On the Borders of Europe. Citizenship Education and Identity in Cyprus
SourceJournal of Social Science Education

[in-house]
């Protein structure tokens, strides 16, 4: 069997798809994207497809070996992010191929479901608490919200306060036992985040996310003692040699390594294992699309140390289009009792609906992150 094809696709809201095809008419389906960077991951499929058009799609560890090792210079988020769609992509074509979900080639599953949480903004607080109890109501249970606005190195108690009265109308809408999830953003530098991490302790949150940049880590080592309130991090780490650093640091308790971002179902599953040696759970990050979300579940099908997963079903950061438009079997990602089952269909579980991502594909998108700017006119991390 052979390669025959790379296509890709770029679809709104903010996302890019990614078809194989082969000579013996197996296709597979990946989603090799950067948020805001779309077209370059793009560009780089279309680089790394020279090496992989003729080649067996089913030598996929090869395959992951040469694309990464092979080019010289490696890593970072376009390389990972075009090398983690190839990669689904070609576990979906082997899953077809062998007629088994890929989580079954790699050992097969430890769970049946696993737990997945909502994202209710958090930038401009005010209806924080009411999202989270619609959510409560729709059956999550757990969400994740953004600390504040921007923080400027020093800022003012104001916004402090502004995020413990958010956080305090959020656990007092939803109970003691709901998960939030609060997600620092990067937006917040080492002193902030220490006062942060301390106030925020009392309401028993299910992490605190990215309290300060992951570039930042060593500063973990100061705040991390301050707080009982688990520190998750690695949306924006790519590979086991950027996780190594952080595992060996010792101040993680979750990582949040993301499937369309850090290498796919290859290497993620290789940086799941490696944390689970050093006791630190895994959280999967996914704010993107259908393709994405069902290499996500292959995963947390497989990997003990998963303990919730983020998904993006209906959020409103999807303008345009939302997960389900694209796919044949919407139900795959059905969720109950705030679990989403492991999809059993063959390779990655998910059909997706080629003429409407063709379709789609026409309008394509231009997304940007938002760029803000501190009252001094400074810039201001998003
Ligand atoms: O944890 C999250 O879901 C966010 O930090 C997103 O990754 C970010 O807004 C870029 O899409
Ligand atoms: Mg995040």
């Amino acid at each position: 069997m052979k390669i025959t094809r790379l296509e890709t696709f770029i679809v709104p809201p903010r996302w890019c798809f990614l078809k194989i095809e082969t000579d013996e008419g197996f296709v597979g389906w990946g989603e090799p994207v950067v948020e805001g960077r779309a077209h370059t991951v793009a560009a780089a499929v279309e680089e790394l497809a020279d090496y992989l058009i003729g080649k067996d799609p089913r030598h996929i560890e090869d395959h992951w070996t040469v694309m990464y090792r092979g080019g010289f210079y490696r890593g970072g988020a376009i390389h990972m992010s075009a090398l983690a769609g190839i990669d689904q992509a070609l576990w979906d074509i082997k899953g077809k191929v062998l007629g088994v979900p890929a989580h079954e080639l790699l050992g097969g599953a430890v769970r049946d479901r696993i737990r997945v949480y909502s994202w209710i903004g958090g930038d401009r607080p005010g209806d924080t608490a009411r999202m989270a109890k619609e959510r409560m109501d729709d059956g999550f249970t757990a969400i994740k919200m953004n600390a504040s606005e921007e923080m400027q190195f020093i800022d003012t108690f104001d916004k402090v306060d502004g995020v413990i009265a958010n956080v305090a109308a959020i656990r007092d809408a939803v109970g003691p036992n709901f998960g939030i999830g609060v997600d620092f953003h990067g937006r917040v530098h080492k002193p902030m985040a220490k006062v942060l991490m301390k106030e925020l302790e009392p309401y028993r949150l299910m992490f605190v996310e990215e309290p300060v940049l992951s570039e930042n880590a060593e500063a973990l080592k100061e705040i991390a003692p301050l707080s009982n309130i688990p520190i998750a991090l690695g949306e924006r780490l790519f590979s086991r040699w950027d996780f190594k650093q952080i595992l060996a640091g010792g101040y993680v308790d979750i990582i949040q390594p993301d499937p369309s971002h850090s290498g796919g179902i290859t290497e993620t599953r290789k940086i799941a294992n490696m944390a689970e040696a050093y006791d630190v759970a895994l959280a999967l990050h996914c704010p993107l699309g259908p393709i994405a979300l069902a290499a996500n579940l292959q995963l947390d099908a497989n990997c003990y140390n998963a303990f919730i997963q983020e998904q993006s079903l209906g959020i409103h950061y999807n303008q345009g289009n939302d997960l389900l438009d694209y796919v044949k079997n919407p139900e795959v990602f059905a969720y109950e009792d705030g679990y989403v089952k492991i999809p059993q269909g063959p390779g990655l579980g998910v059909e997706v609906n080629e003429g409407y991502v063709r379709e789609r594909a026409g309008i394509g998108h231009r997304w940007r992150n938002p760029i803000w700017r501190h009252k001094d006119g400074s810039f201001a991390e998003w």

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This paper is about the concept of "Europe" and how it could be used as an educational framework to alleviate existing tensions regarding citizenship education and Euro-pean/national/state identity in the context of Cyprus. To this end, the paper serves both a descriptive and a normative agenda, in that it largely describes recent theoretical and political development in civics and citizenship education in Europe and in Cyprus, in order to explore, in the last part of the paper, the potential of using "Europe" and "European citizenship" as tools for reflection and dialogue over (Greek)-Cypriot citizenship and identity. The study of European citi-zenship is complicated due to its different meanings and associations with national identities; I argue that in Cyprus this is further complicated by a political problem of community conflict and partition, which has long been challenging peoples' national identities. Cyprus, an island lying on the borders of (traditional geographical definitions of) Europe and one of the European Union's most recent member-states needs to revisit its approaches to citizenship as a condition of EU membership. The paper illustrates how ongoing discussions and debates over the political problem of Cyprus render it extremely difficult to take decisive steps towards reconceptualising existing Greek-Cypriot civics and citizenship education curricula, exactly because notions of national identity have so far been inextricably interwoven into these curricula. It is proposed that a revisiting of the meaning of "Europe" and the discourses of post-national, multicultural and European citizenship, as well as human rights and democracy might be useful tools to address citizenship and identity dilemmas deriving both from EU membership and the political problem in Cyprus.